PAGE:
Using source energy to assess efficiency is only part of the story. It works well as long as the grid is broadly fueled by coal, gas, or uranium. This is rapidly changing around the world as renewable, mostly hydro, solar, and wind generation, are being added to the grids. As renewables becomes more significant, the value of source energy as a reference point for efficiency and risk changes. It also changes the contribution of on-site measures to greenhouse reduction. In some cases, measures that historically would have reduced overall emissions may increase them.

Peter Garforth heads a specialist consultancy based in Toledo, Ohio and Brussels, Belgium. He advises major companies, cities, communities, property developers and policy makers on developing competitive approaches that reduce the economic and environmental impact of energy use. Peter has long been interested in energy productivity as a profitable business opportunity and has a considerable track record establishing successful businesses and programs in the US, Canada, Western and Eastern Europe, Indonesia, India, Brazil and China. Peter is a published author, has been a traveling professor at the University of Indiana at Purdue, and is well connected in the energy productivity business sector and regulatory community around the world. He can be reached at [email protected].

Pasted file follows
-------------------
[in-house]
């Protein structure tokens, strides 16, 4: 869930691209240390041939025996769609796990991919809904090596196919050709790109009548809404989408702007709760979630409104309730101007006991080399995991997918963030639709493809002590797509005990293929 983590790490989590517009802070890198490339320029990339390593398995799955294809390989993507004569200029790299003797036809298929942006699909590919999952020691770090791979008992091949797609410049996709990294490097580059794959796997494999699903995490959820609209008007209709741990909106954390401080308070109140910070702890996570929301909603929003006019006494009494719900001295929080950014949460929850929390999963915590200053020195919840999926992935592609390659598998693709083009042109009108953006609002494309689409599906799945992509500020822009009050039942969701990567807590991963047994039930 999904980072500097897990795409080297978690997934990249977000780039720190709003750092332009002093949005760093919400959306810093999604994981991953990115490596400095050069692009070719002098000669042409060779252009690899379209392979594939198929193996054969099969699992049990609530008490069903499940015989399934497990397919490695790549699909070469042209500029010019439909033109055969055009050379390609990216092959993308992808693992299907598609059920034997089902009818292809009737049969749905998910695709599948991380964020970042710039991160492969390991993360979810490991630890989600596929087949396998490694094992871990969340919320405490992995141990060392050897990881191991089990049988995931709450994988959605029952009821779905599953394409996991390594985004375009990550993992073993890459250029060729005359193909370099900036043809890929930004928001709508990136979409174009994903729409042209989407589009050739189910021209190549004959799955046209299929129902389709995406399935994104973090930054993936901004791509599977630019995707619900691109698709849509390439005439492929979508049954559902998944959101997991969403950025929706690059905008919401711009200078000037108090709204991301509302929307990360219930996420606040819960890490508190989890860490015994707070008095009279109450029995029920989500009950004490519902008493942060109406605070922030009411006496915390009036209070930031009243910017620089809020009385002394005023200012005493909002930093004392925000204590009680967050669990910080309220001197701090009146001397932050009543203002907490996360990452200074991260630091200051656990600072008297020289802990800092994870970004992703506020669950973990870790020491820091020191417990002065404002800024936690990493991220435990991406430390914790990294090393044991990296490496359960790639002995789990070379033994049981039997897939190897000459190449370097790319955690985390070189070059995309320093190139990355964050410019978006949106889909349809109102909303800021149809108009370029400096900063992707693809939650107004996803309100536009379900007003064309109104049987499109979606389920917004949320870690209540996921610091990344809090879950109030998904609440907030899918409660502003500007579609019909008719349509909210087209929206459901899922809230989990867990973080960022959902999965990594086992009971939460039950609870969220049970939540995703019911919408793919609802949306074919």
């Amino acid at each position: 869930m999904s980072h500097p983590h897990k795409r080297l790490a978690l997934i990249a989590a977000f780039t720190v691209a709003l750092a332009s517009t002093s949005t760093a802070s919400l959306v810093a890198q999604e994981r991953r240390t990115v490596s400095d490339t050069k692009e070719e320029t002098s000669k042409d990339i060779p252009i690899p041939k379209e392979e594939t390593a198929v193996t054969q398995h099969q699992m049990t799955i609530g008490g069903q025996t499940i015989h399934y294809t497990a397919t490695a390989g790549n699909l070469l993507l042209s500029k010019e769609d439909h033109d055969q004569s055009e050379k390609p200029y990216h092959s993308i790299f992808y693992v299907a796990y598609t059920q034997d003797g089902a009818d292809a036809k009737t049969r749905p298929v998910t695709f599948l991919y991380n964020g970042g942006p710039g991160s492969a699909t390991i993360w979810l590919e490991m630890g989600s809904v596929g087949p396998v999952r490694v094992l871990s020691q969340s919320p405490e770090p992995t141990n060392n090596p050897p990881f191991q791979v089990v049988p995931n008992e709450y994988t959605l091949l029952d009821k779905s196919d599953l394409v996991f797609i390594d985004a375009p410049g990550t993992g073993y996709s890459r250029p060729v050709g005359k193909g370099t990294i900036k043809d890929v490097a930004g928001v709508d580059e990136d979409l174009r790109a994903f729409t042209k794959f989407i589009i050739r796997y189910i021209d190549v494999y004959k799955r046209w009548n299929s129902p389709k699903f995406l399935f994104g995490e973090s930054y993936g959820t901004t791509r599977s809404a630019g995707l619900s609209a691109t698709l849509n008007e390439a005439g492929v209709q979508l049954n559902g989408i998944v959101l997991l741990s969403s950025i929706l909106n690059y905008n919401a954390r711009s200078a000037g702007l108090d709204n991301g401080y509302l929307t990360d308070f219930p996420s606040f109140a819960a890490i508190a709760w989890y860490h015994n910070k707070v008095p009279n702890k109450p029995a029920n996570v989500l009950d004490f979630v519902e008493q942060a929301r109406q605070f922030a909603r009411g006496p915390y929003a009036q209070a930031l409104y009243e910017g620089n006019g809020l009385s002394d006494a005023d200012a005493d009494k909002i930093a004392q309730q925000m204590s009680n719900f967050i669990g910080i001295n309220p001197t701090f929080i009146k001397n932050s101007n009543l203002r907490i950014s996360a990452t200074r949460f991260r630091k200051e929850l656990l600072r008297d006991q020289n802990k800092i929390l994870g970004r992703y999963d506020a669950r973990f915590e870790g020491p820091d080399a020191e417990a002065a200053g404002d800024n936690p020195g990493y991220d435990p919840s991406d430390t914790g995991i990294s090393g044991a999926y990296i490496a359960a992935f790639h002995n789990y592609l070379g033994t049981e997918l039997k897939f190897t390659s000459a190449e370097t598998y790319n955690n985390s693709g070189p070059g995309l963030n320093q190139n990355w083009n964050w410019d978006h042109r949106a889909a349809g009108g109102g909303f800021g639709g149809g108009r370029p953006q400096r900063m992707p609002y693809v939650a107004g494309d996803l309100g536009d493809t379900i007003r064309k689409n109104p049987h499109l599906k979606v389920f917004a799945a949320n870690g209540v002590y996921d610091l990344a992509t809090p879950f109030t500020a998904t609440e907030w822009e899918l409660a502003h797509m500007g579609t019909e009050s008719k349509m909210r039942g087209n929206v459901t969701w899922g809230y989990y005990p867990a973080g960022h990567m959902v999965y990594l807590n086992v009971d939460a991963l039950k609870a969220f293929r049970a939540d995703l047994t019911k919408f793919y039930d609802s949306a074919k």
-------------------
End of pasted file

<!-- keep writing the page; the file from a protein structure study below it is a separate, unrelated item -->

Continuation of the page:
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The picture becomes even more muddied as renewables find their way onto the site itself. As long as efficiency continues to refer to only the meter, renewable supply within the perimeter gets counted as efficiency. This is clearly a distortion since the overall energy use on the site has remained the same; simply some of the off-site supply is now being supplied on site. When referencing efficiency to source energy, or primary fuel, the on-site renewables have an even bigger impact on reported efficiency despite the fact that the end-use efficiency is unchanged.